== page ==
Gestational Diabetes

Gestational diabetes, also called gestational diabetes mellitus (GDM), is a condition revealed during pregnancy, which is characterized by some degree of intolerance of the pregnant woman to glucose.

Gestational Diabetes

This type of diabetes is very similar to type 2 diabetes, with most patients having a deficiency of pre-pregnancy insulin receptors.

In most cases, this type of diabetes only develops at this stage in overweight women, and because of the interference of hormones in insulin receptors.

Gestational Diabetes Risk Factors

There are some risk factors that increase the possibility of gestational diabetes during pregnancy:

– Have a pre-diabetes condition;
– Being overweight before becoming pregnant;
– Excessive weight gain during pregnancy;
– Have amniotic fluid in an excessive amount;
– Aggravate with more than 25 years;
– Suffer from hypertension;
– Accuse an above-normal level of glucose in the urine;

Symptoms of Gestational Diabetes

Gestational diabetes is a health condition that is asymptomatic or has mild symptoms and does not pose a risk of death in pregnant women.

Generally, after giving birth and returning to a regular routine of eating and daily activity, blood glucose levels return to normal.

The following are the symptoms that can manifest in gestational diabetes:

– Increased urge to urinate;
– Nausea and vomiting;
– Fatigue;
– Increased susceptibility to infections;
– Increased appetite, but associated with weight loss;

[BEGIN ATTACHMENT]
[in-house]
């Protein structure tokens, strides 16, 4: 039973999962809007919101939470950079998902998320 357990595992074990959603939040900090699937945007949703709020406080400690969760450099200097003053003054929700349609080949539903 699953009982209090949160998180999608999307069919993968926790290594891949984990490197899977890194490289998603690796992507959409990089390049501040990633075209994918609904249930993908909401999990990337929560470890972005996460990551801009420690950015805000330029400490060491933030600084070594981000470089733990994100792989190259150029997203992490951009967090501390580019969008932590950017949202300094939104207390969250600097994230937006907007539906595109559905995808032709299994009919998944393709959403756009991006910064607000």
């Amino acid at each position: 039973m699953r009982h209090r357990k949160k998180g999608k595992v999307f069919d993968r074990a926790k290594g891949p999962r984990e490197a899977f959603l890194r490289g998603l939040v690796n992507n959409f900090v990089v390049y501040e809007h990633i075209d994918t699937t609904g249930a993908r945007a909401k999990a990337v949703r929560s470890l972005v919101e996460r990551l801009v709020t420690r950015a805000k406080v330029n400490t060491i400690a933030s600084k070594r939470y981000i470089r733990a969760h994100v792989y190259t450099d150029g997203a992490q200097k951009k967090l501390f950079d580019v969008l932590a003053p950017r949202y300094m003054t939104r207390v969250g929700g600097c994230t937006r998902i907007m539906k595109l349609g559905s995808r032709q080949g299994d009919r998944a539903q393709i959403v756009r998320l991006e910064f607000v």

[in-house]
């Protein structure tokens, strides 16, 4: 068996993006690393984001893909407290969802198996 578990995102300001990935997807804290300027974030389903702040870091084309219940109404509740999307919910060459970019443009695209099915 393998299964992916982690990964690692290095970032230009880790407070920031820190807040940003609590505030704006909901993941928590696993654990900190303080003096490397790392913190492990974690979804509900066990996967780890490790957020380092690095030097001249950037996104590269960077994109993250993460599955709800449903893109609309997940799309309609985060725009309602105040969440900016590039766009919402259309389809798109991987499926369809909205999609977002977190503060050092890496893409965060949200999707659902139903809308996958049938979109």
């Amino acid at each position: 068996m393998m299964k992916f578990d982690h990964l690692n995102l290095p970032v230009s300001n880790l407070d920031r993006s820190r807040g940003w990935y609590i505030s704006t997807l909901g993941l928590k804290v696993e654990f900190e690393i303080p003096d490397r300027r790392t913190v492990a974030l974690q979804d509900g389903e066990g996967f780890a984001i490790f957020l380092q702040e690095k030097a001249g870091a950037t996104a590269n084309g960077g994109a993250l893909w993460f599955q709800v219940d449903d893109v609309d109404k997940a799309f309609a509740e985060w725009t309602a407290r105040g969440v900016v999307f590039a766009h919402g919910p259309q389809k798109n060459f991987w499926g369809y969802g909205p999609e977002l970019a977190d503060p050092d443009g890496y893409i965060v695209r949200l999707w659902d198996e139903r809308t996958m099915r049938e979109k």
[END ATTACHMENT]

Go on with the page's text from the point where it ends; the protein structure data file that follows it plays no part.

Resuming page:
– Increased willingness to drink water.

How To Diagnose Gestational Diabetes

Given that gestational diabetes usually begins at an intermediate stage of pregnancy, an oral glucose intolerance test is usually done for all pregnant women to check for the presence of gestational diabetes. This test is done between the 24th and 28th week of gestation.

If the pregnant woman has any of the risk factors listed above, then she should do this test sooner.

Treatment of Gestational Diabetes

The treatment of gestational diabetes basically consists of a healthy diet, combined with adequate physical exercise, in order to control blood glucose levels.

In more specific cases, where diet and exercise are not sufficient to control these levels, insulin can be given.

In a pregnancy in which gestational diabetes is diagnosed to the woman, the doctor’s supervision should be more frequent, in order to verify the glucose levels, and in order to guarantee the normal and healthy formation of the baby.